Mercury is a potent neurotoxin. Even the smallest amounts can cause cumulative adverse effects. Two of the most widespread forms of mercury exposure come from the organic compounds methylmercury (found in fish) and ethylmercury, which makes up 50% of the vaccine preservative thimerosal. The Agency for Toxic Substances and Disease Registry (ATSDR) affirms that young children and fetuses are particularly sensitive to harmful mercury-related effects such as “brain damage, mental retardation, incoordination, blindness, seizures and inability to speak.” This calls into question public health authorities’ aggressive peddling of annual flu shots—many of which contain thimerosal. The influenza vaccine guidelines target all children who are at least six months of age, with two closely spaced doses recommended for very young children in their “first season of vaccination.” They also target pregnant women and women who “might” be pregnant. Organic mercury can cross the blood-brain barrier, and numerous studies have fingered it as a major offender in increasing the risk of neurodevelopmental disorders such as autism spectrum disorder (ASD), tic disorders, delayed language and attention-deficit/hyperactivity disorder (ADHD). Shamefully, the Centers for Disease Control and Prevention (CDC) refuses to admit that mercury is an ASD risk factor. Instead, it has been left up to other researchers to continue to focus attention on the compelling relationship between mercury and ASD.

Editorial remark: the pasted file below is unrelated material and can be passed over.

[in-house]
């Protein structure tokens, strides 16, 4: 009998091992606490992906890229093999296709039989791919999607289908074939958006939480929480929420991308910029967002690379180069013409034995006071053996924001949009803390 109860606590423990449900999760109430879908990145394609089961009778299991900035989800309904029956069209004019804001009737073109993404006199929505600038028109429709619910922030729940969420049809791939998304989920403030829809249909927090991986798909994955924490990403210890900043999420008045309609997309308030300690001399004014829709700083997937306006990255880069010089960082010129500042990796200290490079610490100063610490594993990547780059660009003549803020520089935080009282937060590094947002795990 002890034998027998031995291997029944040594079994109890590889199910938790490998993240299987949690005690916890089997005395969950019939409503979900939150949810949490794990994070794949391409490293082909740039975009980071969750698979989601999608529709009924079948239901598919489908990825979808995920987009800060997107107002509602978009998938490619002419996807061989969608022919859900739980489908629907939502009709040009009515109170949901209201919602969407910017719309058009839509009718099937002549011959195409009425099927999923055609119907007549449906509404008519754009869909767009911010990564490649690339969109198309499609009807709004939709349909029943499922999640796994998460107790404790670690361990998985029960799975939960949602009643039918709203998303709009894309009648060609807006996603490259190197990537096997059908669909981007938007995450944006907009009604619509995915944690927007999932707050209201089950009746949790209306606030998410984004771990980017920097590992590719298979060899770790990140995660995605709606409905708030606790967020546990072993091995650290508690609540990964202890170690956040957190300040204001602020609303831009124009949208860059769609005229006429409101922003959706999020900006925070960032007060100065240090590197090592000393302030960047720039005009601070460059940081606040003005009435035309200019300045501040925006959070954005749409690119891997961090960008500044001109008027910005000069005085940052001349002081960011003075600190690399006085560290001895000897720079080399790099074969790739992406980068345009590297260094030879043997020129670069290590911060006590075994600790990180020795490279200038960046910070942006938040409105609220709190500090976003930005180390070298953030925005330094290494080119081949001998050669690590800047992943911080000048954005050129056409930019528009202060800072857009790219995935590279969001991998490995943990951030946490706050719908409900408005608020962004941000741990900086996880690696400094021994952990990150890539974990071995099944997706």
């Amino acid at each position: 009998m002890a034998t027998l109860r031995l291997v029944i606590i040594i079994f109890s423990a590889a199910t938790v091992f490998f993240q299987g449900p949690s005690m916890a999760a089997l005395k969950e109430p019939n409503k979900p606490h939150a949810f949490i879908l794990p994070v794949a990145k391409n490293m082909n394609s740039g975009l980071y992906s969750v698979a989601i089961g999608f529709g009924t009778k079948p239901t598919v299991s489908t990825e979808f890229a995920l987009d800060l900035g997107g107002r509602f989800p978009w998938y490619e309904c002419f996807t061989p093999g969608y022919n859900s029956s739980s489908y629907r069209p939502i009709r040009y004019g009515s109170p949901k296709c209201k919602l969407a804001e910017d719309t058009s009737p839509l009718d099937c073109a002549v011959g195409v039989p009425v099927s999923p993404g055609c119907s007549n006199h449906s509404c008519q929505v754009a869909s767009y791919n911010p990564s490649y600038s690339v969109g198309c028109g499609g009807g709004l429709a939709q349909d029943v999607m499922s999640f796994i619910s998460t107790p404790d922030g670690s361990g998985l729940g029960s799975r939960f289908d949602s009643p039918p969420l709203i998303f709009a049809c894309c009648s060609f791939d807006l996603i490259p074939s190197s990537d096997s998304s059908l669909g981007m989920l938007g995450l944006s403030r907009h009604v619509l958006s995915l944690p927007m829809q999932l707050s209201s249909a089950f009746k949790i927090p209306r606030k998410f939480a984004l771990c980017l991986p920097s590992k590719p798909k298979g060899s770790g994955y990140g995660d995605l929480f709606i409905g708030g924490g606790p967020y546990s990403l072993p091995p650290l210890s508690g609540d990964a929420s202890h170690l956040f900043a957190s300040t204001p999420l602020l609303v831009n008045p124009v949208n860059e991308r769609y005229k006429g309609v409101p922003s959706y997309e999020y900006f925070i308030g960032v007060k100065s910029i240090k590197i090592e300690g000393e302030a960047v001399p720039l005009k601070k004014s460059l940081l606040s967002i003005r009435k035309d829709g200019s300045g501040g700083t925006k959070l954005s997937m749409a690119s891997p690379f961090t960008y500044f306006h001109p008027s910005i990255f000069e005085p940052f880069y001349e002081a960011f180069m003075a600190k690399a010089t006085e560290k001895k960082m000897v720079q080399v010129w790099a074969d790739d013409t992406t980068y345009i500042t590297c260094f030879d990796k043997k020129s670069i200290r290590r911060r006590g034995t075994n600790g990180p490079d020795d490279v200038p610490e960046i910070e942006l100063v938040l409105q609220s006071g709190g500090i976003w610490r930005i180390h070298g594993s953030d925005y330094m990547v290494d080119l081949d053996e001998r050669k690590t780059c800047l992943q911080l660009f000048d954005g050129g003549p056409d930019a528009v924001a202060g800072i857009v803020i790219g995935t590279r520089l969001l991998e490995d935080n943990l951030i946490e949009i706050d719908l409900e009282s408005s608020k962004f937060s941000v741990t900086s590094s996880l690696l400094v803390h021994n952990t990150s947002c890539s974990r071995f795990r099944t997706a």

With the addition of Pennsylvania and Ohio in 2016, the total number of states in America allowing the use of cannabis medically is now 25. The non-state known as the District of Columbia or Washington, D.C., the nation's capitol, also has allowances for medical cannabis. They all have variations of what ailments or diseases are allowed for obtaining a medical marijuana permit. The states that are the most liberal include Colorado, Washington (state), and Oregon. They allow recreational use of marijuana, thus eliminating the need for approval from a bureaucratic medical marijuana approval system. Some states have more restrictions than others. For example, in New Mexico, hepatitis C is a condition allowed for cannabis, but only if one is using an FDA approved medically prescribed anti-viral. In other words, only as an adjunct for interferon type drugs that have a history of nasty side effects. This helps keep those who would rather avoid the medical system in it. Nearby Arizona allows cannabis for hepatitis C without the concurrent anti-viral treatment requirement. But so far, only one state allows medical cannabis for those diagnosed with aggressive or destructive autism, Delaware. Currently, a panel within the Minnesota Department of Health has met to discuss the possibility of including autism as a qualified condition for cannabis use. If you are a Minnesota resident and wish to register your supporting opinion or parental giver story with that panel, they are open to comments until September 20th.